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Distributors Refocus Supply Chain Strategies

The supply chain after-shocks due to the loss of once-reliable PC cycles, among other variables are forcing a refocusing of supply chain strategies. Underscoring the shift in the electronics industry is the high mergers and acquisition (M&A) rate this year, adding further volatility to pricing and sourcing. The competition is heavy and the margins thin, demanding agile and customizable supply chain solutions. 

As the third quarter of 2015 rolls out, the industry is looking for demand uptick that has been lagging so far this year, particularly in light of 2014's gains and the promises that 2015 was supposed to hold but has yet to offer. Concerns continue to weigh as the once reliable refresh cycle for PCs has dissipated, and now is coupled with weakening tablet sales and gnawing concerns for continued smartphone growth. Complicating the picture further is the issue of a high rate of consolidations and mergers and acquisition M&A activity. Sourcing strategies and product availability are key but how to achieve balance as market changes and cycles accelerate but predictability decreases.

In the wake of these market dynamic shifts, supplier strategies are refocusing because procurement departments are demanding extended services of their distribution partners. For example, global distributors, both franchised and independent, are actively extending their service offerings to diversify their own market opportunities while meeting their customers' needs. Their customers' needs focus around increased efficiency, streamlining, and cost savings. No longer is the demand focused on getting to market the fastest, or expansion strategies, rather the motivations are more simple and center on core procurement issues that support agility and protect margins – a tall order in today's tight market.

Distributors are responding to their customers' demands by extending their network of vendors, leveraging their existing strengths and capabilities to provide a growing range of dedicated services. To learn more about these market strategies, EBN spoke with Mark Bollinger, vice president of marketing for Smith & Associates:

Extending services to meet the broader market demands of our customers defines our own strategic diversification. At Smith, we have long understood that customized solutions are vital. There are very different specialized requirements that need to be met based on the type of customer we are working with. For example, a large multinational OEM or EMS may have a focus on inventory management and cost savings especially, while a smaller customer, or industrial customer with lower volume and higher mix might need often focus on testing and quality intensive services as well as EOL support.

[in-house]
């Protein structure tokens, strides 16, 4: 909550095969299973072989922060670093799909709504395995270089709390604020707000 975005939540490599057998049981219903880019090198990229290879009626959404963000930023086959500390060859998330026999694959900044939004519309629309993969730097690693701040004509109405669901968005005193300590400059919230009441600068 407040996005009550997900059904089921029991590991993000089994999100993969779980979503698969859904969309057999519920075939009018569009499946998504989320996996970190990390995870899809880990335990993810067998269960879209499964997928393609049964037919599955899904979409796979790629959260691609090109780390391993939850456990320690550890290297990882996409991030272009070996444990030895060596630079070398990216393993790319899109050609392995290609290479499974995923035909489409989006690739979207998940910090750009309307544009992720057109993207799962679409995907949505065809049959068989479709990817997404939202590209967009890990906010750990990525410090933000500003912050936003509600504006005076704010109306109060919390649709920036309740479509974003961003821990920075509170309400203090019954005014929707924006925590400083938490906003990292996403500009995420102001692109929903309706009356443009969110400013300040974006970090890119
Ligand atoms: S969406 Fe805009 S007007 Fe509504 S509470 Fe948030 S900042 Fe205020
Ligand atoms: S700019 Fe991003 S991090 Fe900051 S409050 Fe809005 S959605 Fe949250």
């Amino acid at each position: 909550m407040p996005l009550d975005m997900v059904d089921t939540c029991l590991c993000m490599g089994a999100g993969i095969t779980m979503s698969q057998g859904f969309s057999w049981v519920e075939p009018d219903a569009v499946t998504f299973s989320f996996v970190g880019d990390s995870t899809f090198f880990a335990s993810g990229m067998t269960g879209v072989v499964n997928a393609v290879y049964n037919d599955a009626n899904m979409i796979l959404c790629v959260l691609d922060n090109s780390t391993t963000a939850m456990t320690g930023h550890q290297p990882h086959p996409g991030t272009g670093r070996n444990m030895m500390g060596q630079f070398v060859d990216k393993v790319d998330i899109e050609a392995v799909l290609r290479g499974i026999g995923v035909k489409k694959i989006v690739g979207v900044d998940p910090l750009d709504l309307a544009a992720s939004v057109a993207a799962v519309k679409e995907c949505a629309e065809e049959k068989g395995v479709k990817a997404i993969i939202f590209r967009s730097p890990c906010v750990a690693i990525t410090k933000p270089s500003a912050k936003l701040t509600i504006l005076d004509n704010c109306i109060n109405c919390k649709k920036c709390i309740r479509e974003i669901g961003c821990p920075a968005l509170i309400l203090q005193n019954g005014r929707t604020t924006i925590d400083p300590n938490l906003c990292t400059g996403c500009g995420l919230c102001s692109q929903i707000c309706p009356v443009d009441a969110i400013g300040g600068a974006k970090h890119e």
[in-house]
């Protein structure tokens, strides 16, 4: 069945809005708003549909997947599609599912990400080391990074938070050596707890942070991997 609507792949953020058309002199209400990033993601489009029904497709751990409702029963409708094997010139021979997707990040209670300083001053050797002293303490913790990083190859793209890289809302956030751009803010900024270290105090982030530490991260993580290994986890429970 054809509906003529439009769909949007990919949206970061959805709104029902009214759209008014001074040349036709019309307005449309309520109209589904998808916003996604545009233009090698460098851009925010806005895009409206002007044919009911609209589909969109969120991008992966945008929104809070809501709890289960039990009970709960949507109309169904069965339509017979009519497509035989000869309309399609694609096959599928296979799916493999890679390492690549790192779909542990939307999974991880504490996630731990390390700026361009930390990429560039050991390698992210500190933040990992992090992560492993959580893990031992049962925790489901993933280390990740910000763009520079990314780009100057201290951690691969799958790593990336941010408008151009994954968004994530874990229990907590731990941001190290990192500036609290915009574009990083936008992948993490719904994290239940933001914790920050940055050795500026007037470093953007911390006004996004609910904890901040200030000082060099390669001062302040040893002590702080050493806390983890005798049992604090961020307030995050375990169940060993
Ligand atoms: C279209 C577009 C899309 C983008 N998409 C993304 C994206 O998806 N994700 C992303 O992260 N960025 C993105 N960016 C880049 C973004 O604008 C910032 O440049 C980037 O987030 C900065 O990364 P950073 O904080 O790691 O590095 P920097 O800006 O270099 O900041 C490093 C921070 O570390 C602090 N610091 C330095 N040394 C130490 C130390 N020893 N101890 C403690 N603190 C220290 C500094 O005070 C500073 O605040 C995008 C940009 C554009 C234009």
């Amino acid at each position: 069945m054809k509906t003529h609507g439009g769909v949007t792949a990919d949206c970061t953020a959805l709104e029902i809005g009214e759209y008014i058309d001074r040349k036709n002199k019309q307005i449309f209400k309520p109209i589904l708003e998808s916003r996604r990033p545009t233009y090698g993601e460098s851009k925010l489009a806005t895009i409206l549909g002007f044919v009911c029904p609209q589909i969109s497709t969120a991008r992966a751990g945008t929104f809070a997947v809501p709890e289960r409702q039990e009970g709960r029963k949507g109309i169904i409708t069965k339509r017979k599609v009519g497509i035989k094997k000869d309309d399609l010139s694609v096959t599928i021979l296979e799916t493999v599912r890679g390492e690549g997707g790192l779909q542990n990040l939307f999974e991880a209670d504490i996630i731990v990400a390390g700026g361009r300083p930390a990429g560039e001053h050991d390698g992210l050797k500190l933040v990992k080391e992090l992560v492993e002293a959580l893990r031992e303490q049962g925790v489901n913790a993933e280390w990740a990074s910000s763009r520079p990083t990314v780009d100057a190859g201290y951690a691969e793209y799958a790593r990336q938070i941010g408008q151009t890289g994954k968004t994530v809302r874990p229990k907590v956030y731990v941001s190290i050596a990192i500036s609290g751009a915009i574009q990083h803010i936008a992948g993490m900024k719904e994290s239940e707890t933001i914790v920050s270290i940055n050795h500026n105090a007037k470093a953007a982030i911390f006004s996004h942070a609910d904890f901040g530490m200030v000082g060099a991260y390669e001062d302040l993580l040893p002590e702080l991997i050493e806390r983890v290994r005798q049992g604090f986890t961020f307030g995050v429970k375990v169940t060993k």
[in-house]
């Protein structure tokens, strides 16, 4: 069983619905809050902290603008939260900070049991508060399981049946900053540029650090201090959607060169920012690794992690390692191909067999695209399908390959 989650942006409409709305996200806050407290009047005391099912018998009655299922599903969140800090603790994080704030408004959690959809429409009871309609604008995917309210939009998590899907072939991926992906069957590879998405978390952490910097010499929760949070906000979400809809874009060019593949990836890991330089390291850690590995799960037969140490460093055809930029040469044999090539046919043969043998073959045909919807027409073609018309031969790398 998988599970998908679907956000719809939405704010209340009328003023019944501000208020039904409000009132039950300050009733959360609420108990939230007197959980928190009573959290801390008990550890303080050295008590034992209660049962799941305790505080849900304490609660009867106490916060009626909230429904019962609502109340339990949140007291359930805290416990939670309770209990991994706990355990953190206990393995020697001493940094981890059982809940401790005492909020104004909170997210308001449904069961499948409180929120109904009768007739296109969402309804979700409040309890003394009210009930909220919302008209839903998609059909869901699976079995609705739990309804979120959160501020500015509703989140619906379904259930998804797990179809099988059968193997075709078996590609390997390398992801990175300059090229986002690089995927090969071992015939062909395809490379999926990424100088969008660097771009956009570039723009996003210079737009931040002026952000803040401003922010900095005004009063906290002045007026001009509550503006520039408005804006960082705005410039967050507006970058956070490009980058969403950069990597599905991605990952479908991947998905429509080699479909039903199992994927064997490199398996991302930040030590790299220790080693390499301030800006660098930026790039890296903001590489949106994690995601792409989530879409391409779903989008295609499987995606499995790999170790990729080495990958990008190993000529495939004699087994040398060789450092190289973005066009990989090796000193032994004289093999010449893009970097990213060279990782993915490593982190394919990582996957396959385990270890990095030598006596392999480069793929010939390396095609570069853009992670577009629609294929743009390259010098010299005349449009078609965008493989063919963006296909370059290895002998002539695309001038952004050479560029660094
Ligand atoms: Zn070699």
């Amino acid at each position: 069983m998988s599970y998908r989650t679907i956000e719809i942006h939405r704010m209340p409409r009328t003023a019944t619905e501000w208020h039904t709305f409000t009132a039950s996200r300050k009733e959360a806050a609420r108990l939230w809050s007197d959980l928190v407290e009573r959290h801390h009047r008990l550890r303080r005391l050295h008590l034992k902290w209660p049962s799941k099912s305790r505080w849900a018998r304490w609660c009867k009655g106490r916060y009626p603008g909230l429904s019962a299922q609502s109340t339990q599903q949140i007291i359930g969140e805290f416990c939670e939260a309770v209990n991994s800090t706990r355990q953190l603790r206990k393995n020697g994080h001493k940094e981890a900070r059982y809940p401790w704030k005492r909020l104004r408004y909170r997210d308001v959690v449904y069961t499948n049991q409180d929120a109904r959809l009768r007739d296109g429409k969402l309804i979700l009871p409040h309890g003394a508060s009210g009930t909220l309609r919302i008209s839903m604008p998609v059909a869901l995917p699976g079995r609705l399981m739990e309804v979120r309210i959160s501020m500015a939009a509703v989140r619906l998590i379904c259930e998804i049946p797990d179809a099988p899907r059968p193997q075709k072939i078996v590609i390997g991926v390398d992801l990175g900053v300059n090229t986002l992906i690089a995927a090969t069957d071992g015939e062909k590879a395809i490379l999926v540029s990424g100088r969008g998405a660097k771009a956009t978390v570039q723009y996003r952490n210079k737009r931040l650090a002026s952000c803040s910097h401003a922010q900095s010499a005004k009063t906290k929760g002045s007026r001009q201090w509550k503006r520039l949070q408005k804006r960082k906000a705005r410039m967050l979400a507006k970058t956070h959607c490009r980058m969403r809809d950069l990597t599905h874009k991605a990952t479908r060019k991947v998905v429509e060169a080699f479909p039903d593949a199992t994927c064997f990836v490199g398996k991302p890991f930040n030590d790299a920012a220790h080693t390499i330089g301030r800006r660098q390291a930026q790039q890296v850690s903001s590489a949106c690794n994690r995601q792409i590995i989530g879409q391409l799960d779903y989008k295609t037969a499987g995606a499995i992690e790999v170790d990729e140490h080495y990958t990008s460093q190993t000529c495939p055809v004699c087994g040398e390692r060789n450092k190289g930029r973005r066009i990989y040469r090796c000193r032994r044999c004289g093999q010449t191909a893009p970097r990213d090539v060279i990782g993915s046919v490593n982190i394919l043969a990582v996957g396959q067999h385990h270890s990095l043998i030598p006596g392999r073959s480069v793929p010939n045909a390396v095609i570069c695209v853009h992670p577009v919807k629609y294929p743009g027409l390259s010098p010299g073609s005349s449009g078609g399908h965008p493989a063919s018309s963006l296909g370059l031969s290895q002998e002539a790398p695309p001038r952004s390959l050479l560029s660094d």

When future demand is questioned and consolidations in the industry increase uncertainty of product availability, distributors get creative in their solution offerings. Knowing that inventory on the balance sheets continues to be a real issue, the popularity of Vendor Managed Inventory (VMI) solutions has grown. Consignment and hubbing are, of course, now standards, but how to leverage the additional needs – the extended services – around these core inventory solutions is a critical battleground among leading distributors. 

“Market leadership among distributors under the current market conditions is best understood as the ability to provide the right range of service solutions targeted to meet the specific demands and needs of a similarly wide range of customers,” Bollinger said.

Franchised and independent distributors alike are looking to leverage their existing infrastructures, both their brick and mortar operations and their IT platforms. The digital platforms that were built to handle distributors' business needs are now being extended to increase data and business intelligence to customers' strategies. In this manner, we can understand a new phase of outsourcing of sorts to be underway.

While businesses along the semiconductor and electronics supply chain turn their focus inward to improve internal operations, efficiencies, and margins, they are also demanding that their supply chain partners provide similarly aware services in order to give businesses the most agile and leveraged market position. Bollinger said:

Distributors are leveraging all of our capabilities, and especially our digital technology infrastructure to give our customers leverage in the market place. We support customers in more diverse ways and provide more diverse data and analyses in addition to extending traditional VMI, PPV, hubbing, and similar services.

He concluded by commenting, “Today, distributors must have the ability to meet all of our diverse customers' needs. This market situation presents the perfect chance to grow and extend naturally as our customers' look for new and more efficient solutions across their markets.”

 Let us know the challenges and opportunities you see in this space in the comments section below. 

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